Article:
ASKED: Should my personality influence my ministry?

Hands Raised

“Should my personality influence my ministry?” A female student recently asked this question in a discussion about counseling, but it applies to any responsibility a person might hold. Whether leading, managing, preaching, organizing, parenting, or discipling, we often wonder how our personalities should affect our Christian responsibilities. The longer we live, the more we see that our personalities do affect every part of our lives, along with every person whose lives we touch. But should they? If so, how?

A thoughtful answer, from a Christian worldview, must be uniquely Christian.

We should first acknowledge that the word “personality” is a constellational term playing host to a cluster of ideas. Google defines  “personality” as “the combination of characteristics or qualities that form an individual’s distinctive character.” We all basically know what we mean by the term, but even Scripture itself illustrates this multi-layered concept. Look no further than the differences between Jacob and Esau, the savvy mama’s boy and his rugged hunter of a twin. Or compare Peter and John, the foot-in-mouth-disciple turned gospel-proclaiming apostle alongside the apostle of love whom Jesus himself loved. The Scriptures themselves (not to mention church history) illustrate personality differences — sometimes vast — among key figures in God’s redemptive plan.

These elements of personality, though, are not simply psychological neutralities. No human’s personality escapes the light and darkness of biblical anthropology, so no human’s personality is wholly righteous or wholly wretched. No matter how twisted our personalities, we’re still made in the image of God, and we reflect him in the ways intended by his design; and no matter how lovely our personalities, we’re still soiled and marred at the deepest levels because we’ve chosen autonomy over trust and transgression over obedience. Thus the special characteristics and unique qualities that mark our personalities refract the colorful rays of divine design while also clouding and distorting (through our sinfulness) the divine image. All of our personalities stand as evidence of God’s image in man, but all of our personalities are also corrupted and convoluted by sin.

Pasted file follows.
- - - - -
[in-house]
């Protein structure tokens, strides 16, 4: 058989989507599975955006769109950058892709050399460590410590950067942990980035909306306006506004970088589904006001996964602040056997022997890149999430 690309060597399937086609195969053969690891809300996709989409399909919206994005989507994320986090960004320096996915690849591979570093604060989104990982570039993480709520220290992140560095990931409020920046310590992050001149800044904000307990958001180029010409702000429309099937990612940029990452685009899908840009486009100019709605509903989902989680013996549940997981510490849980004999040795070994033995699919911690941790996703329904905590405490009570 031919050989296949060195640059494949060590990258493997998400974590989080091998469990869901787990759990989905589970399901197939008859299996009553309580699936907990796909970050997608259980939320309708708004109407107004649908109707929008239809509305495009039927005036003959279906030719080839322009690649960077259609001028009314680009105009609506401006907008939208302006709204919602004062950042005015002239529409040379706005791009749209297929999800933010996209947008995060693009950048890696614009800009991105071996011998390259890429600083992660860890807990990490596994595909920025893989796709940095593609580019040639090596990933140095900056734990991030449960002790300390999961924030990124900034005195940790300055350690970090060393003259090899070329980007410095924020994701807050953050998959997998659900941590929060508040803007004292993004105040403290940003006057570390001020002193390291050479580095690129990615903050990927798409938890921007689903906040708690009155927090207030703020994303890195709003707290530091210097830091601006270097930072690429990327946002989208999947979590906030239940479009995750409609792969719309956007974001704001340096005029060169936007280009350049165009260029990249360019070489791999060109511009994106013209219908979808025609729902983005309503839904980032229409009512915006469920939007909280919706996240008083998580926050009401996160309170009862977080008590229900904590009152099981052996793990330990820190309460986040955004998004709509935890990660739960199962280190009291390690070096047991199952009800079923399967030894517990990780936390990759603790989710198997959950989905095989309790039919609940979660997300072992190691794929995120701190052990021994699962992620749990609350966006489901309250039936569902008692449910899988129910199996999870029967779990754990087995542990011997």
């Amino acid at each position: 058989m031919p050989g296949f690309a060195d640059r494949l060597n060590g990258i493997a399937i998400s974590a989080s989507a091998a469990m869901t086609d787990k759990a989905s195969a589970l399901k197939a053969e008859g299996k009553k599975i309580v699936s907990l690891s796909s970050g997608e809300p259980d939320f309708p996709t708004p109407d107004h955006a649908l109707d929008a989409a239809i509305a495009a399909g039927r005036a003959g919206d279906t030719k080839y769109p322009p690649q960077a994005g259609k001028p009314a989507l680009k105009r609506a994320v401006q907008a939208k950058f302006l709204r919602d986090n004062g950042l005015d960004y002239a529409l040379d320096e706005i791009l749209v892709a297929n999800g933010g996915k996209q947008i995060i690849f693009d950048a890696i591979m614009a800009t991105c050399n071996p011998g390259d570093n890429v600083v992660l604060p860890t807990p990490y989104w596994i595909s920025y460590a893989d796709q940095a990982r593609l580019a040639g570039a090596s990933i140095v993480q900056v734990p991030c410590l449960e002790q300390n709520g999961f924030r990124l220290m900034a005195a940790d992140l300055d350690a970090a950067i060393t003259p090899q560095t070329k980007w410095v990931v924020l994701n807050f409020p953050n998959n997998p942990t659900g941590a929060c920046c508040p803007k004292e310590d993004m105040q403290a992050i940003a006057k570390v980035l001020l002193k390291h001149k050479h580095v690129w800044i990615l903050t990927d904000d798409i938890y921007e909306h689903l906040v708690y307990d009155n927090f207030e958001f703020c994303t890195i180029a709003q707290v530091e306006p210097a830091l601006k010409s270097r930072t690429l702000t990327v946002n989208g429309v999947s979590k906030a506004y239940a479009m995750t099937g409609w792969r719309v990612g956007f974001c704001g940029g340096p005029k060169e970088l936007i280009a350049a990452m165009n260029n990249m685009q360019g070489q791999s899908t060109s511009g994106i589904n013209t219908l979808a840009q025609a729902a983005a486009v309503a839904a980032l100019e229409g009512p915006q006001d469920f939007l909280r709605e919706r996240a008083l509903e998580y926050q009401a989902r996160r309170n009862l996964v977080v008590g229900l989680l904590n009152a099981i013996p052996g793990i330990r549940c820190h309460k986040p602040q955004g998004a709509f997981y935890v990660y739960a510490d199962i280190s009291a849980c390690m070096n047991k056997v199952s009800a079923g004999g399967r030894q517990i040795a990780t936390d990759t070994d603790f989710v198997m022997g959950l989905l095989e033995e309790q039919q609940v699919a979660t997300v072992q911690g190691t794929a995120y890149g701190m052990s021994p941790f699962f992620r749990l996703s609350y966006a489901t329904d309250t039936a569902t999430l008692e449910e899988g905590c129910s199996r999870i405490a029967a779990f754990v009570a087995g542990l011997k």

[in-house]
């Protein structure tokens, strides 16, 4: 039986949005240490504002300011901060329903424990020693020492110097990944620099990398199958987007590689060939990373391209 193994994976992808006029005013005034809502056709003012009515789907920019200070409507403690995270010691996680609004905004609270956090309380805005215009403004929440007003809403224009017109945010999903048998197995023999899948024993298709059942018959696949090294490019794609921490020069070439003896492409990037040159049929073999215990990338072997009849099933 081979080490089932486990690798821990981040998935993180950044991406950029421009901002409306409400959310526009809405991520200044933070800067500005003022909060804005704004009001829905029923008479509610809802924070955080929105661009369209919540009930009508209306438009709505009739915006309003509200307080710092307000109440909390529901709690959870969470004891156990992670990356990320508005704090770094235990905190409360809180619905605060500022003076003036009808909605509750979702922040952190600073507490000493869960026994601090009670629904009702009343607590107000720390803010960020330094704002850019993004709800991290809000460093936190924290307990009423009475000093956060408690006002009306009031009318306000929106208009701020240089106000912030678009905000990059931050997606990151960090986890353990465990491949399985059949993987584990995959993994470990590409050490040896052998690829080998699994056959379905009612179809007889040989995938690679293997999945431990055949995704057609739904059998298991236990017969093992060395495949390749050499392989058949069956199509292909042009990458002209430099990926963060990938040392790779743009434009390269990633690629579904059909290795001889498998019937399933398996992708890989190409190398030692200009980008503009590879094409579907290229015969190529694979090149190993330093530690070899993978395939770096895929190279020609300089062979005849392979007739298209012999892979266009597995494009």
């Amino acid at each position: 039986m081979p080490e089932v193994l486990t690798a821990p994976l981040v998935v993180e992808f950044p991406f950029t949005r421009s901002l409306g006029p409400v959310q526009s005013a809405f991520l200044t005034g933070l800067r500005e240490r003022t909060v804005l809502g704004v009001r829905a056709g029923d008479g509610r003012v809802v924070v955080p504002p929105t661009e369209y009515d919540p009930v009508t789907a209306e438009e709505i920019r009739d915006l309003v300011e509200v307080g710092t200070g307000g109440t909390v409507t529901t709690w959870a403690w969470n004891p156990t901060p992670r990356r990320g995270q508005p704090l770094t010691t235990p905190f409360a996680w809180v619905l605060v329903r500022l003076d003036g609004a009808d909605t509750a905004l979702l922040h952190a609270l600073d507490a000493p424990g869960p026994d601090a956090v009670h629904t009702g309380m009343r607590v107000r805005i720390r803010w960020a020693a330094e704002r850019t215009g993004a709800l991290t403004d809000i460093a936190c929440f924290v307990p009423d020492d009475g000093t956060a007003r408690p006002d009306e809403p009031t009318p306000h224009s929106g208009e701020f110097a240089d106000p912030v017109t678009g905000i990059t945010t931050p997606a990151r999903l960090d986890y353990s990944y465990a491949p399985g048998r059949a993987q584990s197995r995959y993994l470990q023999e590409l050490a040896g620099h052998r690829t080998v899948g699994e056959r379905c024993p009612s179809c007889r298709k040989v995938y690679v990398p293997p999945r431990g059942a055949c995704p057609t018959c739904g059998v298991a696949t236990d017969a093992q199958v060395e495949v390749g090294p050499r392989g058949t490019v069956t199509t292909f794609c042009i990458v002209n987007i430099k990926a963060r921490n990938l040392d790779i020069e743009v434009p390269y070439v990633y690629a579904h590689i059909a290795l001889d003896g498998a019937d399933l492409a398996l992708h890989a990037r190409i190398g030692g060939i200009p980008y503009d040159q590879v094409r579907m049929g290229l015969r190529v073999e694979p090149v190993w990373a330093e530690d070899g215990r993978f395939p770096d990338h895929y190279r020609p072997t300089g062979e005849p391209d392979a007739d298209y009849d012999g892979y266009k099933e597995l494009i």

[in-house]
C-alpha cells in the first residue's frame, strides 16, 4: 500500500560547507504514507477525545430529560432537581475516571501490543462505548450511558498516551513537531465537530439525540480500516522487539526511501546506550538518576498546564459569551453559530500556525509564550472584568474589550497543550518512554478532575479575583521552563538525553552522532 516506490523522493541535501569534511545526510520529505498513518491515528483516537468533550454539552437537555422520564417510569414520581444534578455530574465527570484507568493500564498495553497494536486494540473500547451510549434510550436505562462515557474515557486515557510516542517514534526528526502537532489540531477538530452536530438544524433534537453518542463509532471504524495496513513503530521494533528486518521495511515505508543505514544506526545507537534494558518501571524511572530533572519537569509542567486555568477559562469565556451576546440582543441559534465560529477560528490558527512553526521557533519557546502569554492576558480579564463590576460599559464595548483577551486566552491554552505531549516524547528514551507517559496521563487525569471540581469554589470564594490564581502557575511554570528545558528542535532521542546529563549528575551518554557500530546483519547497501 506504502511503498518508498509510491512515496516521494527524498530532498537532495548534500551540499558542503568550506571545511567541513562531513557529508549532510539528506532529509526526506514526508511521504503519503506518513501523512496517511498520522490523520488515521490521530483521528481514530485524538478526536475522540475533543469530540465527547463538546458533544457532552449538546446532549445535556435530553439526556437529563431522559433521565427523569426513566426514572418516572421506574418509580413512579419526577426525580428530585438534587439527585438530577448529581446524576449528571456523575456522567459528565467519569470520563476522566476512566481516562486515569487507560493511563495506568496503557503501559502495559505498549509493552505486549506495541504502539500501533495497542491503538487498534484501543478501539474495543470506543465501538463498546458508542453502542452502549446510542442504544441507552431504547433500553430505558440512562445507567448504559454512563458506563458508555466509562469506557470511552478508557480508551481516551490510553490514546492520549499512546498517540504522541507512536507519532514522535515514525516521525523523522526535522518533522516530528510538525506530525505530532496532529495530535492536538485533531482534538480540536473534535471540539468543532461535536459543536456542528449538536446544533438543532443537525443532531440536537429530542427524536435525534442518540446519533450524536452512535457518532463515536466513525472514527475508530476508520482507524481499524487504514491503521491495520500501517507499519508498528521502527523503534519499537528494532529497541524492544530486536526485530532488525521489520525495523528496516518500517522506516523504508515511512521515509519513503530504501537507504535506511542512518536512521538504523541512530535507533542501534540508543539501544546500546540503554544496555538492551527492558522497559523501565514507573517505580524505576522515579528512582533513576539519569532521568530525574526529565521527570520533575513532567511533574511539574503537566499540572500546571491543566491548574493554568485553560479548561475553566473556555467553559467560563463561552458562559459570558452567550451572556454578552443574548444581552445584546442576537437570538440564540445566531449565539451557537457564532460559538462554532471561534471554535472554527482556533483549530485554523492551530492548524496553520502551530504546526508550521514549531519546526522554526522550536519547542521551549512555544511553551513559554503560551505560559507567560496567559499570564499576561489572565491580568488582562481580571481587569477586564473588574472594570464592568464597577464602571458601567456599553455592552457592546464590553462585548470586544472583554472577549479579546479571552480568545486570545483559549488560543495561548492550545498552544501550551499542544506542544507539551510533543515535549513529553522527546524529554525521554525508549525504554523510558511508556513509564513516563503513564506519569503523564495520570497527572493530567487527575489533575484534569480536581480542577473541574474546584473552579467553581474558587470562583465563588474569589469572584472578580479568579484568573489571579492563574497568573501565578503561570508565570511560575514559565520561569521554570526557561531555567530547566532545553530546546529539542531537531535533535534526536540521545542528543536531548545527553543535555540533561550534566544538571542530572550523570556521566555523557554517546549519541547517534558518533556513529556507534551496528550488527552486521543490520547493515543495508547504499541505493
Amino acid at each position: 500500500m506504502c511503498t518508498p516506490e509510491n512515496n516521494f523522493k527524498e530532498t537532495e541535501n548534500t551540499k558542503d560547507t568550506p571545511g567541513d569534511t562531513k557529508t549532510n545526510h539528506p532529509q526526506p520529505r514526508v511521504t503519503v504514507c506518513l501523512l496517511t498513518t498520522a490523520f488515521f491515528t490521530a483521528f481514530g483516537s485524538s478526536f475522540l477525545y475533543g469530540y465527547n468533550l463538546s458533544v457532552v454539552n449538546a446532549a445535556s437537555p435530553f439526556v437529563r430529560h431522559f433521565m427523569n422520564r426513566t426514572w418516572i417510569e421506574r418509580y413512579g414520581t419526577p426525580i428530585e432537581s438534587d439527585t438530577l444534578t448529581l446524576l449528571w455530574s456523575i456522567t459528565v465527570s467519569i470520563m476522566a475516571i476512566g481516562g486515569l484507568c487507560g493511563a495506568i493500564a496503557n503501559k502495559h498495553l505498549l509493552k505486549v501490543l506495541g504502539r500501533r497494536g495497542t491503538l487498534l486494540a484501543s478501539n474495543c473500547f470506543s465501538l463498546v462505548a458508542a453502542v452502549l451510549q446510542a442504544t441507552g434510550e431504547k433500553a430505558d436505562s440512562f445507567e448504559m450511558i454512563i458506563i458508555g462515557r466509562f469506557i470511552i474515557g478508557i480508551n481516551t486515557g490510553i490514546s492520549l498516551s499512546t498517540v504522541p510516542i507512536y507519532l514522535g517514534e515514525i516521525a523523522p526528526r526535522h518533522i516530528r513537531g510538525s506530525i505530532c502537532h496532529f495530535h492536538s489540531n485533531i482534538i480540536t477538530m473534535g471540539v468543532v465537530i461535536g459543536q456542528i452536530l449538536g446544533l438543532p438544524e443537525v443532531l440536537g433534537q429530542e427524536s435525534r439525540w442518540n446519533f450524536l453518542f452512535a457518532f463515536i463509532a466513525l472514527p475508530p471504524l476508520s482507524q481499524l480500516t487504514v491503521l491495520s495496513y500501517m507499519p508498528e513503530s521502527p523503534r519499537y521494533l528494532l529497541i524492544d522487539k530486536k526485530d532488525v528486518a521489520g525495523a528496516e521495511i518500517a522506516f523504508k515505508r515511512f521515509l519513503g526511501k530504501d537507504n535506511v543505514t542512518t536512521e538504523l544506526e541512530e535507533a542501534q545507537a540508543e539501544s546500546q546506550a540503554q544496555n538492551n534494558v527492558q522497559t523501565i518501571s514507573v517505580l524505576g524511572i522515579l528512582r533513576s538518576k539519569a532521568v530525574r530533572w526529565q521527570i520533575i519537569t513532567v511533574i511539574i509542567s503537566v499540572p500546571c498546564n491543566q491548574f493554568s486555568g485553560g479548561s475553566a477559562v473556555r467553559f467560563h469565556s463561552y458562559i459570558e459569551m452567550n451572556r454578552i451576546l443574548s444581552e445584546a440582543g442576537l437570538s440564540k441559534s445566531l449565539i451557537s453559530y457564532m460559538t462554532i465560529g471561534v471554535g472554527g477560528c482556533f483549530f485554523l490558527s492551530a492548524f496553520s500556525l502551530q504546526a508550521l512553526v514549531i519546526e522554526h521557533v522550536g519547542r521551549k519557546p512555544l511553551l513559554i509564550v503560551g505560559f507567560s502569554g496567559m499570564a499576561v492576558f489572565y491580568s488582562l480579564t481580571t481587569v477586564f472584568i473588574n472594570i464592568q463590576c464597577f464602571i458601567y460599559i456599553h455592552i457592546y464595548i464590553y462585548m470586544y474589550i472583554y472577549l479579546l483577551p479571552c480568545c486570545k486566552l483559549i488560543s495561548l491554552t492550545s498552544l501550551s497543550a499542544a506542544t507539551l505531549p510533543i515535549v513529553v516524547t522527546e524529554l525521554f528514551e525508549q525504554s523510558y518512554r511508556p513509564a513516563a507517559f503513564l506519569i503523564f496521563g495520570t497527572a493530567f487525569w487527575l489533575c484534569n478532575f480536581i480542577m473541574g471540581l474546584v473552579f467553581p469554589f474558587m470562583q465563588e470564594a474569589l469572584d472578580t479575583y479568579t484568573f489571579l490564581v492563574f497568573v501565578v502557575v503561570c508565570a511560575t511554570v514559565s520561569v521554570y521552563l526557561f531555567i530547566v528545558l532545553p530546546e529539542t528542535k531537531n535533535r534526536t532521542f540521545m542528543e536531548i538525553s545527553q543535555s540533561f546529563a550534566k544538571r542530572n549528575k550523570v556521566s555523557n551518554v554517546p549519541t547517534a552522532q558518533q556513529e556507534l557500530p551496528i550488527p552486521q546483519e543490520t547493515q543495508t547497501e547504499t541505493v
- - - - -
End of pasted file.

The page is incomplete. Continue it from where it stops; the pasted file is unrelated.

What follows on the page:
Each of us is an individual, too, with an individual personality. Just have a few kids, and you’ll see just how different we can be, even when sourced and raised (like siblings) with the same factors at play in our lives from the earliest years.

So how do we become who we are? No one but the omniscient God himself can answer that question infallibly for any given person, but observation, experience, and wisdom confirm what Scripture clearly shows: Every individual’s personality is a creative and unique integration of inborn characteristics and external forces. In just one example, we watch Jacob, at birth, reach for his brother’s heel, and we also see his mother Rebekah’s conniving ways encouraging and shaping Jacob’s approach to his place in the family. Seen from a Christian worldview, nature and nurture both are involved in the formation of the personality, with our traits springing (to some degree) from the mysterious ground of God’s custom design for our bodies and souls, and cultivated (to some degree) by the many environmental factors he’s using to shape us along the way.

Thankfully, though, this blend of intrinsic traits and external shaping is not the end of the story.

The direct and dramatic acts of God in the gospel renew the image of God in us by resurrecting us in the image of Christ. No aspect of our personhood, including our personality, is left unscathed. Through faith our whole being dies and rises with Christ, including those unique qualities and characteristics that make us us. As we rise with him, even our personalities are redeemed and regenerated and renewed and reformatted. How obvious this renewal is depends on how blatantly and observably our personalities have been hijacked by sin. Either way, our personalities are then yielded to the Holy Spirit as we seek to obey our new Lord and Master with all our heart, soul, mind, and strength.